The case for PAs: Why the demand is increasing & how they affect ASC operations

The demand for physician assistants is undoubtedly on the rise with the number of PAs up 100 percent over the last decade, according to the 2014 Review of Physician and Advanced Practitioner Recruiting Incentives by Merritt Hawkins.

With the increase in the number of people with access to healthcare, as well as the looming physician shortage, it is not difficult to see why deconciliisphysicians are looking to PAs to help provide care. Physicians providing care in the fast-paced and typically lean environment of an ambulatory surgery center may also be able to see added benefits to having the support of a PA. "Physicians who have PAs working with them, their day will be more efficient, and they will be able to see more patients," says Greg DeConciliis, PA-C, CASC, administrator of Boston Out-Patient Surgical Suites.

Reasons behind the increase in PA demand
One of the most pressing reasons driving up the demand for advanced practitioners is the impending physician shortage.

According to recent study by the Association of American Medical Colleges in the next 10 years, the United States will need between 46,100 and 90,400 physicians. In particular, the non-primary care physician shortfall will be between 28,200 and 63,700, with the greatest shortages in surgical specialties.

Kube"The anticipated increase in the physician shortage leads to scenarios where we are finding a need for folks who can chip in in the place of physicians," says Richard A. Kube II, MD, founder and CEO, Prairie Spine & Pain Institute, Peoria, Ill., which includes Prairie SurgiCare.

Another major driving factor of this increased demand is declining reimbursements. Being able to see more patients in a day is one way to combat the drop in reimbursements. "As reimbursements go down, a logical step for us to be considering is how to do more with less," says Dr. Kube. "Physicians are trying to come up with ways to be in more than one place at a time and having a PA is one way to accomplish that."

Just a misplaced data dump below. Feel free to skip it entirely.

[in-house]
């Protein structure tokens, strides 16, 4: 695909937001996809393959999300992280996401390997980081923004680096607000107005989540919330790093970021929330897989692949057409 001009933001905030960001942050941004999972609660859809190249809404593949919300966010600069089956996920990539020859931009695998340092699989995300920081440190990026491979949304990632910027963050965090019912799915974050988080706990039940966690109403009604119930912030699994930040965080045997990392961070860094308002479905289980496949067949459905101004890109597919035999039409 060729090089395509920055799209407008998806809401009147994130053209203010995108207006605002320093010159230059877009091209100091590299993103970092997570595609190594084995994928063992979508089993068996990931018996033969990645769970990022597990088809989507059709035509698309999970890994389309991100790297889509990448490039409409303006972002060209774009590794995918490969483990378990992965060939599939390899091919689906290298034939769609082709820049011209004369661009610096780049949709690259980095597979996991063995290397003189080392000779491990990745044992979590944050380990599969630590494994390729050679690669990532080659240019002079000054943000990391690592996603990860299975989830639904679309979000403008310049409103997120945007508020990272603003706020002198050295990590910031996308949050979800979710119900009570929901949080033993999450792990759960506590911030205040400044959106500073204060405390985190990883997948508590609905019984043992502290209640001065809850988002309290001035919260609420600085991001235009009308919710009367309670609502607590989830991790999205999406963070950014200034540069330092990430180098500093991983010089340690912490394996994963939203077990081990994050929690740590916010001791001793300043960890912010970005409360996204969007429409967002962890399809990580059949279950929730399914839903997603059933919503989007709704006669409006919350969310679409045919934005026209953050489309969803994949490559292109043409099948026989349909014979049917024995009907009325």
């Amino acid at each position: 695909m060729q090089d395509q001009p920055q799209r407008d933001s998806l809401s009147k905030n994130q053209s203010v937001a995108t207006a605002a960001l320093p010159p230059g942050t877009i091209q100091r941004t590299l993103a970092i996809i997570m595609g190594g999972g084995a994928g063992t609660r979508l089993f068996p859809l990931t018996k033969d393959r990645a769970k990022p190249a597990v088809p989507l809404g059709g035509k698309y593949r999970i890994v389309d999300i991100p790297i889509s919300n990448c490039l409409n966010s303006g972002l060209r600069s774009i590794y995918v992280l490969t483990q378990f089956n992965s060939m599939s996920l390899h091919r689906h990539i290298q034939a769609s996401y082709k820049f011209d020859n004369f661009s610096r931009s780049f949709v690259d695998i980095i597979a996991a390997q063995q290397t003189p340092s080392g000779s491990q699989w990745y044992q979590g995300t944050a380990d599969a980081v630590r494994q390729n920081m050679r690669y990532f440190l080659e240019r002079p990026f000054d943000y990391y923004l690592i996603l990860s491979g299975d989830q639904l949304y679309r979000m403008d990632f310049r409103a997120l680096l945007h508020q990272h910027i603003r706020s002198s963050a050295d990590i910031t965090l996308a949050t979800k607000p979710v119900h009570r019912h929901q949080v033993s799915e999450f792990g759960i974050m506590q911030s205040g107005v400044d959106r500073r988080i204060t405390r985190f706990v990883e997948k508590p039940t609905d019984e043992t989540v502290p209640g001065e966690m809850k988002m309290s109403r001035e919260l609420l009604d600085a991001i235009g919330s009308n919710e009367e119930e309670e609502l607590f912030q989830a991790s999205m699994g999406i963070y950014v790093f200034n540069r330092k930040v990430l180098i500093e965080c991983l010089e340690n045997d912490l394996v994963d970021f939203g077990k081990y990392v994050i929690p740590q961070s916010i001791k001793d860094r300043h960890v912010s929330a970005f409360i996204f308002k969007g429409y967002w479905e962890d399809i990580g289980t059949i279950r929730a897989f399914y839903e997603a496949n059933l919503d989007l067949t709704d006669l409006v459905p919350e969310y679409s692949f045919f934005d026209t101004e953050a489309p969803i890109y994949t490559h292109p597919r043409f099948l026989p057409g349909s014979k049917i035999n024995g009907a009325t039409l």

Finally, physicians are looking for better work-life balance, and having a PA helps them accomplish that. "Physicians may want to work less, but still make sure that their patients are getting the care they need, says Mr. DeConciliis.

A PA's impact on day-to-day activities
The increase in efficiency that PAs can provide, especially for ASC physicians, is one of the biggest benefits.

PAs can help complete administrative tasks that take up time, thereby allowing physicians to spend less time with patients and perform more cases, according to Mr. DeConciliis. They can also help set up the operating room prior to surgery and close a case, while the surgeon goes on to the next case.

"PAs can also improve patient satisfaction by spending time with patients to ensure they know what they should expect post-operatively and they can even perform follow-up calls to make sure the patient is happy the day after surgery," says Mr. DeConciliis.

According to Dr. Kube, having a PA allowed him to expand service lines at his facility. Prairie Spine & Pain Institute now treats patients with severe headaches and other chronic pain pathologies. "And I have been able to expand without ignoring the surgery patients," he says. "The changing healthcare industry wants physicians to be able to treat chronic diseases. It has been a major benefit for us to be able to deliver a more comprehensive suite of services to patients."

In addition, PAs can provide a helping hand in the operating room at surgery centers. Having a person you trust in the operating room is invaluable, particularly in an ASC where extra technicians or support staff may not be available if needed as in hospitals, says Dr. Kube.

"Having a PA is important if you are performing procedures at an ASC regularly, especially with the advent of minimally invasive outpatient spine surgery which is complex and can require extra clinical support," says Dr. Kube

PAs have a great deal of autonomy and a fairly vast scope-of-practice, under the supervision of a licensed physician. However, it is important for physicians to know the clinical and professional limits of the PAs they are supervising, says Dr. Kube. Typically, a PA's scope of practice differs from state to state.

"Overall, I think as a physician, having a PA is fantastic," he says. "It allows me to do more at one time, helps me to cover cases and helps me see more clinic cases. I like being able to see my patients and a PA helps me do that without pushing myself to the brink."

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